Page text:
By Eric Boerwinkle PhD, Dean of UTHealth School of Public Health
The onset of the COVID-19 pandemic was a wake-up call — for all of us. The initial damage to our collective health, our health systems and the economy is well documented, but its long-term effects are still not fully understood. As we settle into new safety routines and become more confident in how we manage and deploy vital resources to mitigate the spread of COVID-19, the inevitable question looms:
Where do we go from here?
As dean of one of the nation’s largest schools of public health, the future of pandemic response has been on my mind in recent months. COVID-19 has taught us so much about how systems, government organizations and community groups cooperate and collaborate during a major health crisis. We have all worked incredibly hard to compile data, analyze risks and responses and take calculated steps toward stabilizing the economies so many Texans depend on to provide for their families. This knowledge must be leveraged, refined, and maintained. The National Guard, which serves our communities and country in times of sudden and immediate danger, provides a compelling model for a public health response from which we can work.
A Texas public health reserve would rely on partnerships between the state’s key public health responders, such as the Texas Department of State Health Services, the Texas Department of Emergency Management, city and county public health departments, and organizations like research centers, health care groups and academic institutions. It would also place a strong emphasis on comprehensive, accurate, timely and accessible data to help this network, along with the larger Texas population, to make informed decisions.
Much like muscle memory, when the next health crisis strikes, a network springs into action, and shared data are used to develop quick, accurate interventions at the appropriate scale. Our response would be faster and more strategic, allowing us to more efficiently contain and defeat the next novel virus, bacterial strain or biological agent that threatens the safety of our communities.
Similar to their military counterparts, members of the public health reserve would hold full-time jobs while engaging part time in training; reserve laboratories and other supporting infrastructure would have important applications during non-threatening times. All those affiliated with the public health reserve would participate in regular drills.
Standing up a full-time rapid response team would be unnecessarily expensive, and wouldn’t preserve the network of relationships or localization essential to an effective response. With a reserve force, however, the state would have the flexibility to quickly ramp up or down reserve members’ activity in support of chief public health emergency responders at the Department of State Health Services and local public health authorities. It is a nimble and cost-effective solution.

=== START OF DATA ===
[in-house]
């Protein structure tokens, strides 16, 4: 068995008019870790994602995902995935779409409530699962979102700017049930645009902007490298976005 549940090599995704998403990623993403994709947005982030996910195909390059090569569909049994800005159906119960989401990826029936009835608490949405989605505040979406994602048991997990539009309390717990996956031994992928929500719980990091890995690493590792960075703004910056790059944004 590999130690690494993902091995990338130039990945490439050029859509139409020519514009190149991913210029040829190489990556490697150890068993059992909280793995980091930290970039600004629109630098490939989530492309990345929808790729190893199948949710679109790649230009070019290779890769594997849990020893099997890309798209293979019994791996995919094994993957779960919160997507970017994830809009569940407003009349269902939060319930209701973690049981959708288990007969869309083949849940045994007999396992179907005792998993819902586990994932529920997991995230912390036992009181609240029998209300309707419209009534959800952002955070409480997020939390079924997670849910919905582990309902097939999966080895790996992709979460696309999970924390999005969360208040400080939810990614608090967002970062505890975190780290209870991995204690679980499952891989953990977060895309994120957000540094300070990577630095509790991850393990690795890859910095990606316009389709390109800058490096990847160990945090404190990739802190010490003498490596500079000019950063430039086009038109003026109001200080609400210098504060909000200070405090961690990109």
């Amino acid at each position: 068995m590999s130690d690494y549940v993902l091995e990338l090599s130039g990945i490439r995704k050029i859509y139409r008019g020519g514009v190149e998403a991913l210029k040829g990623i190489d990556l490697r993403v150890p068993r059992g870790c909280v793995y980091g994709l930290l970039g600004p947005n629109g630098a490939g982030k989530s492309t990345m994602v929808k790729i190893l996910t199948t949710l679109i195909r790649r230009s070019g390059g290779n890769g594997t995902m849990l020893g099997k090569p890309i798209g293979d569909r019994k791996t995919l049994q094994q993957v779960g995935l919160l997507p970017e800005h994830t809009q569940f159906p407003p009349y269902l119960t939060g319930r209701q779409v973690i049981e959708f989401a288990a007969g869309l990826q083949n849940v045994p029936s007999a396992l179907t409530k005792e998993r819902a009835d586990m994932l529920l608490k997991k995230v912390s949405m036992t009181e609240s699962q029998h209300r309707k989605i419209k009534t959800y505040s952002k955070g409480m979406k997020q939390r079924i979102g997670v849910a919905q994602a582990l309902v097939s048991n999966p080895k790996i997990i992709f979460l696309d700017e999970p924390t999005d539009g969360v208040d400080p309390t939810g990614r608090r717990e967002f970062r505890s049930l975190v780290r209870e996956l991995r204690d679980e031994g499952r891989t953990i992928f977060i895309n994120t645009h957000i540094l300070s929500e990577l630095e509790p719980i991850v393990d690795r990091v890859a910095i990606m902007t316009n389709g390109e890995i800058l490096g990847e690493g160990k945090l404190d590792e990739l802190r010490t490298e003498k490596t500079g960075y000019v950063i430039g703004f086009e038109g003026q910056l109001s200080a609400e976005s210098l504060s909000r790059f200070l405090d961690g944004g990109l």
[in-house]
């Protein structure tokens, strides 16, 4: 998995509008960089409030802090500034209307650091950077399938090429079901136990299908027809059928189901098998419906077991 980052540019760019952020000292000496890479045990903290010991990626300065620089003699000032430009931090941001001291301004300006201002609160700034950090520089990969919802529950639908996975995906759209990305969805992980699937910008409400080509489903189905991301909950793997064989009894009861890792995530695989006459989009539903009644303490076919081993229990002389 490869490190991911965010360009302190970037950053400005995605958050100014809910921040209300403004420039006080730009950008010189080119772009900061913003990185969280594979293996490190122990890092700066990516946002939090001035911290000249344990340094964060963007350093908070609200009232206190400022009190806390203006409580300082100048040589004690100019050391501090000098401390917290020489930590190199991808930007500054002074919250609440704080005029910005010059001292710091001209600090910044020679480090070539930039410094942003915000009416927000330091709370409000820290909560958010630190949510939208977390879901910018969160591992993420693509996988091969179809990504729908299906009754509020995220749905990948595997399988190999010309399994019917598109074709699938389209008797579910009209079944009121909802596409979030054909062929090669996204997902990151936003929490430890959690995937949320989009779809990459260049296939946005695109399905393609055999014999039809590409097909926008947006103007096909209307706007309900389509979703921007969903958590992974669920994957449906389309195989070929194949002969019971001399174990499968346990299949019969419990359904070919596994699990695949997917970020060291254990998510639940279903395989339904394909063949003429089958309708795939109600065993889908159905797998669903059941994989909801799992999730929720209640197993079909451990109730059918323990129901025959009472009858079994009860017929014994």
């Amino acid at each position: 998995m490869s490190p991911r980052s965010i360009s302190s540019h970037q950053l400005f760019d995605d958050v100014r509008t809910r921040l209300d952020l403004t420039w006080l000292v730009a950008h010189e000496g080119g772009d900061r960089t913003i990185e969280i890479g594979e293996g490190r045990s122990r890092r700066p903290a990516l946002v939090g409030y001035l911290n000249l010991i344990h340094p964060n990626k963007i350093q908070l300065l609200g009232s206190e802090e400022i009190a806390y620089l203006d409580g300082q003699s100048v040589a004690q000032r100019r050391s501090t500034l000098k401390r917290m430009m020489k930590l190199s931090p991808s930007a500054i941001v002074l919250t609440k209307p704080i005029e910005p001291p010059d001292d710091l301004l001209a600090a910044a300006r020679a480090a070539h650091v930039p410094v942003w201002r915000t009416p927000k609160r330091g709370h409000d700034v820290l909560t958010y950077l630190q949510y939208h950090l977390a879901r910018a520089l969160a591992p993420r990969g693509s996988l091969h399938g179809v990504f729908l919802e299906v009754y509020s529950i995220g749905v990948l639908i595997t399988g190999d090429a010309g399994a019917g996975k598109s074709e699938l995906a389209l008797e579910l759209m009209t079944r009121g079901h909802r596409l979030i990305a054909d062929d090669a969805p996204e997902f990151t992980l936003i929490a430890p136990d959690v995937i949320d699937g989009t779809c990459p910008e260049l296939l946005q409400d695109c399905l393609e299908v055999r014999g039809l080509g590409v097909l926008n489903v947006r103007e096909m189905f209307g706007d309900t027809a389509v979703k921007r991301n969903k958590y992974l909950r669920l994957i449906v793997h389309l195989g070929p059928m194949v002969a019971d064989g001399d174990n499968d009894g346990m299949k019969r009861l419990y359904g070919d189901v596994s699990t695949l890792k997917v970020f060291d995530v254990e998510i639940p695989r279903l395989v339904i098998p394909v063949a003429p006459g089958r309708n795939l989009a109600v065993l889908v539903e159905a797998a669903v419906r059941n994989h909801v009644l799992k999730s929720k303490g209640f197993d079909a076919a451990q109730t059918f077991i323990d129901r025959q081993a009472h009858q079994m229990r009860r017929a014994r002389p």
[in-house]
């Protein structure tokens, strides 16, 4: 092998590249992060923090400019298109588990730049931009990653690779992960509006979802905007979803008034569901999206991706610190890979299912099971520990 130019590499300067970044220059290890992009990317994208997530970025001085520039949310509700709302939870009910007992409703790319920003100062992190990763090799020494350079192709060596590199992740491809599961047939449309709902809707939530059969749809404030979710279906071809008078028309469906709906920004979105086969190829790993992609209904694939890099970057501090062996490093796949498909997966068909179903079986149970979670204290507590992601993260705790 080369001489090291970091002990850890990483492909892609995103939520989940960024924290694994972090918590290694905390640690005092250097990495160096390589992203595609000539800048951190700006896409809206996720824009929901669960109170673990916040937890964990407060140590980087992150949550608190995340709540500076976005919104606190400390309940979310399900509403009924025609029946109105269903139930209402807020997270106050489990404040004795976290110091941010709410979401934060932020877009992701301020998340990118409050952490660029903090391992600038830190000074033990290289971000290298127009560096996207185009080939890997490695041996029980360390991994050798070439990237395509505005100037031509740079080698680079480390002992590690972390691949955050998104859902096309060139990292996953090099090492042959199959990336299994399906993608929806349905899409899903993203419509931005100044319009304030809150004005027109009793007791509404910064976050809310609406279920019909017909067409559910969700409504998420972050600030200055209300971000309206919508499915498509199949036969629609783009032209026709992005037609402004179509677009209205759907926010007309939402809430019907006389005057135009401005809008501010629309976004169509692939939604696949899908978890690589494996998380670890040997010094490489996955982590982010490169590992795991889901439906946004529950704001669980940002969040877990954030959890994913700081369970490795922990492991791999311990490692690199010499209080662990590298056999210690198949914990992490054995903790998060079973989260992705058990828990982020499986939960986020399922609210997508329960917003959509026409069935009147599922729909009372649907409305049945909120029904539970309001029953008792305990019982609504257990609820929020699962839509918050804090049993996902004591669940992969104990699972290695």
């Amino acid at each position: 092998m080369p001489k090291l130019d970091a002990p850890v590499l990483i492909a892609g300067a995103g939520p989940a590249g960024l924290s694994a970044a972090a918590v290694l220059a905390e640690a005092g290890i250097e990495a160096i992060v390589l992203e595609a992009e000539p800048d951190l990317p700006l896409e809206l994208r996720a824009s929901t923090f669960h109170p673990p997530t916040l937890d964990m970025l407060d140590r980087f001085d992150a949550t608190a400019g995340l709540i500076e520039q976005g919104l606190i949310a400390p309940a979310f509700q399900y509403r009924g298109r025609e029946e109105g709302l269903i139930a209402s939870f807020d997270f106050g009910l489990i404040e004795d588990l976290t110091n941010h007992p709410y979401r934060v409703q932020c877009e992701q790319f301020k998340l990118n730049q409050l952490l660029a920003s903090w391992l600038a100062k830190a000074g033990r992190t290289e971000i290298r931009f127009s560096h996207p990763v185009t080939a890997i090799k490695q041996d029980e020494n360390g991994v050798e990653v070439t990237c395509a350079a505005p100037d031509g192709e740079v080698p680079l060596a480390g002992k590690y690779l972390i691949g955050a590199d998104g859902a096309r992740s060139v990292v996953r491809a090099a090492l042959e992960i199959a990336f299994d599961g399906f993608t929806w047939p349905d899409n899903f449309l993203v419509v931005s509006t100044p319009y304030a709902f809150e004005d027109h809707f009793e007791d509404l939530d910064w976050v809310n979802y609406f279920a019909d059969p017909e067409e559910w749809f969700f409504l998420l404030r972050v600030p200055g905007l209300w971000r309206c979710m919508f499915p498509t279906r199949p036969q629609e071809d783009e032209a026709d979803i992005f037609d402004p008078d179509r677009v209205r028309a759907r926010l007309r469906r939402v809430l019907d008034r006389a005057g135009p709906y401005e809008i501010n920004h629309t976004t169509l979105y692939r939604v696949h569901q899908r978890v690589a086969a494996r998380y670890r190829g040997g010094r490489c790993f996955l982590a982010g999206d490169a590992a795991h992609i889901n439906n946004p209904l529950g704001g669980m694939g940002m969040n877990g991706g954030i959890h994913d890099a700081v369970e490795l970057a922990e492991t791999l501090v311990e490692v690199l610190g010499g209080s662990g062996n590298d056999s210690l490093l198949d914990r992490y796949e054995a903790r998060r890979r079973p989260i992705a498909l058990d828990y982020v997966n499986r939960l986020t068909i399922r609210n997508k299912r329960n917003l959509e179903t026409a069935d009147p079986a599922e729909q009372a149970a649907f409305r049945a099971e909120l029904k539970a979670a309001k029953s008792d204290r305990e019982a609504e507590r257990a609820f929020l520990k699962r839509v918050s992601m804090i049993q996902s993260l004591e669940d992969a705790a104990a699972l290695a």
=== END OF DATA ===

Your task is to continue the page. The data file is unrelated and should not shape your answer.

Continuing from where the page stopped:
Work on this conceptual Texas public health reserve is already underway in the Texas Medical Center. As a platform to support the state’s response to the current COVID-19 pandemic and future health crises, The University of Texas Health Science Center at Houston (UTHealth) is developing the Texas Epidemic Public Health Institute (TEPHI). TEPHI’s mission is to enable a virtuous cycle of research and real-world application, so that the most recent evidence-based practices can be deployed quickly in times of need. Anchored in our school, UTHealth School of Public Health, TEPHI will design, pilot and collaboratively launch statewide response plans that are strategic, effective, efficient and balanced.
UTHealth School of Public Health is uniquely positioned to lead TEPHI. With campuses in Austin, Brownsville, Dallas, El Paso, Houston and San Antonio, we have a statewide network in place to gather, analyze and maintain data — all readily available and within Texas. With this distinct reach and access, our students, faculty and staff have proven expertise in capturing and interpreting data to create actionable public health safety measures at a population scale. Simply put, our work naturally aligns with TEPHI’s emphasis on multidisciplinary collaboration. In establishing TEPHI, we will:
develop and validate comprehensive training courses for the public health reserve and workforce
model and prepare for future pandemics
provide enhanced privacy and security by keeping Texas data in Texas
establish best practices, evidenced-based guidelines and prevention strategies
coordinate a network of equipped pre-certified testing sites
activate innovative contact tracing and communication strategies
create plans and ensure access to protect vulnerable populations
provide data and analytical support for clinical trials related to prevention and therapeutics
continue to foster relationships with the state’s top public health responders
Furthermore, as we learn more about the long-term health effects of COVID-19, TEPHI will catalyze research solutions for understanding and treating post-acute patients with resulting chronic conditions.
Pandemics are episodic, but their impact is long lasting. Working in partnership with others, TEPHI will help Texans live and work safely with an endemic COVID-19 and proactively identify and respond to emerging epidemic threats. For more information about TEPHI, visit sph.uth.edu/tephi.